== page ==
There’s also the matter of your league’s scoring settings. It is crucial to understand any scoring quirks your league may have, as those settings could make one position more valuable. Remember a few paragraphs ago when I mentioned the possibility of starting a tight end at the Flex? In certain leagues, due to unique scoring settings, it’s worth considering. Those are called TE premium leagues, and that’s an article for another time.

In non-PPR leagues, you probably want to start as many running backs as you can. In full-PPR leagues, you should look to focus on wide receivers. In half-PPR leagues, I lean toward running backs, but strong wide receivers are still very viable.

Ultimately, there is no objectively correct decision. Even in non-PPR leagues, if you have really good wide receivers and weak running backs, you won’t start players that average fewer fantasy points per game just because of the position they play. Start your best players. Always.

A fantasy football format gaining more popularity in recent years is known as Superflex. A Superflex league has one singular Superflex position. That Superflex position is “Super” because you can also start a quarterback.

Two-quarterback leagues have existed for as long as fantasy football has existed. The Superflex position was invented because of the finite nature of QB resources. There are exactly 32 starting quarterbacks at all times. No more. No less.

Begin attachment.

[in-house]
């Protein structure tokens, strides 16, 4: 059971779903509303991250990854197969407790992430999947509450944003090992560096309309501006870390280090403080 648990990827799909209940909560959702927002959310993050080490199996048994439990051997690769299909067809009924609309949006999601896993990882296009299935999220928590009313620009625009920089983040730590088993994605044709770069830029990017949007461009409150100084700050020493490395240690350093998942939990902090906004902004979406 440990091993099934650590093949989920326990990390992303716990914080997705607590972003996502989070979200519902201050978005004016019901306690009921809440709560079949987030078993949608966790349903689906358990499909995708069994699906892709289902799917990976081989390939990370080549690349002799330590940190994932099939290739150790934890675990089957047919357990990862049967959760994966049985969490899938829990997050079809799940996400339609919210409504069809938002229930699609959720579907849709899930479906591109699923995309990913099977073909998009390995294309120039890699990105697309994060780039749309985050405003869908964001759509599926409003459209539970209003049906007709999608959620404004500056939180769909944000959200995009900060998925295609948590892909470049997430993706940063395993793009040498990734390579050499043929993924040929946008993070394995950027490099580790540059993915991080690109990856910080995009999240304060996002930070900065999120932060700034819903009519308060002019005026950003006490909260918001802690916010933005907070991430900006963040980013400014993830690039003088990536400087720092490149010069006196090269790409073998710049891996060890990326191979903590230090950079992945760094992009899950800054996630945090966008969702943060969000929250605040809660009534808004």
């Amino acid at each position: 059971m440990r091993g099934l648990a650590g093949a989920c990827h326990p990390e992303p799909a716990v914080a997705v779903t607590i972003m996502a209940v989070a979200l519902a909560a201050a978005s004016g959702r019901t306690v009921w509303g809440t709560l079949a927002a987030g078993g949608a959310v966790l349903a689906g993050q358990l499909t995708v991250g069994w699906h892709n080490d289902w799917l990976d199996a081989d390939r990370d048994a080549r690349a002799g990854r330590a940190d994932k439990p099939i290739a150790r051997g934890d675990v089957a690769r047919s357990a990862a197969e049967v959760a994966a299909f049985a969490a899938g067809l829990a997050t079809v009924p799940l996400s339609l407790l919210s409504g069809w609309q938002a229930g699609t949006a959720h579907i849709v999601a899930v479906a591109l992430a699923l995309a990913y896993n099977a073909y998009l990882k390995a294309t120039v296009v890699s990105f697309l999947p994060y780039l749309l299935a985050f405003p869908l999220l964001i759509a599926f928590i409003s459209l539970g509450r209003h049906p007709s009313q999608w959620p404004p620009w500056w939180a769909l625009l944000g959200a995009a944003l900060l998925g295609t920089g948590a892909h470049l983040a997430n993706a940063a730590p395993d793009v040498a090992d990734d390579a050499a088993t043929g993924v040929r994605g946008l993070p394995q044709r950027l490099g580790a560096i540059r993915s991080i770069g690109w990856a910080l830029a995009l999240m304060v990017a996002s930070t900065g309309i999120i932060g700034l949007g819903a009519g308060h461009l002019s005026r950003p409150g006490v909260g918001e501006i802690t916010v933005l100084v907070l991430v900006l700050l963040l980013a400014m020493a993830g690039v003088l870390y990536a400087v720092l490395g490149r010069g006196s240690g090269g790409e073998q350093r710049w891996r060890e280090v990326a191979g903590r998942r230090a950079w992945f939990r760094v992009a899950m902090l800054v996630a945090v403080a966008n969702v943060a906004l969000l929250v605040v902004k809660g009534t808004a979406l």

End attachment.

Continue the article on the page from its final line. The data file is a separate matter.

If you play in a 12-team league, it is literally impossible for every team to roster three starting quarterbacks. Therefore, if you’re one of the teams with two, you won’t be able to cover bye weeks, and it’s fundamentally unfair and anti-competitive to put any team in a situation where they literally cannot field a full lineup.

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Superflex leagues are still essentially two-QB leagues. But the Superflex position gives fantasy managers extra outs in case things go awry at quarterback. If you fall on hard times, at least you’re not taking a zero at the position because you can start a running back, wide receiver, or tight end, if necessary.

Given that quarterbacks score the most fantasy points, if your league has a Superflex spot, you need to be starting a QB in it as frequently as possible. The only instance in which you should be starting another position is if you’ve experienced some really bad luck and you quite literally don’t have a second QB to start.

Even the worst fantasy quarterbacks are likely going to be better on a weekly basis than whatever WR3/4 or RB3/4 you have available to start.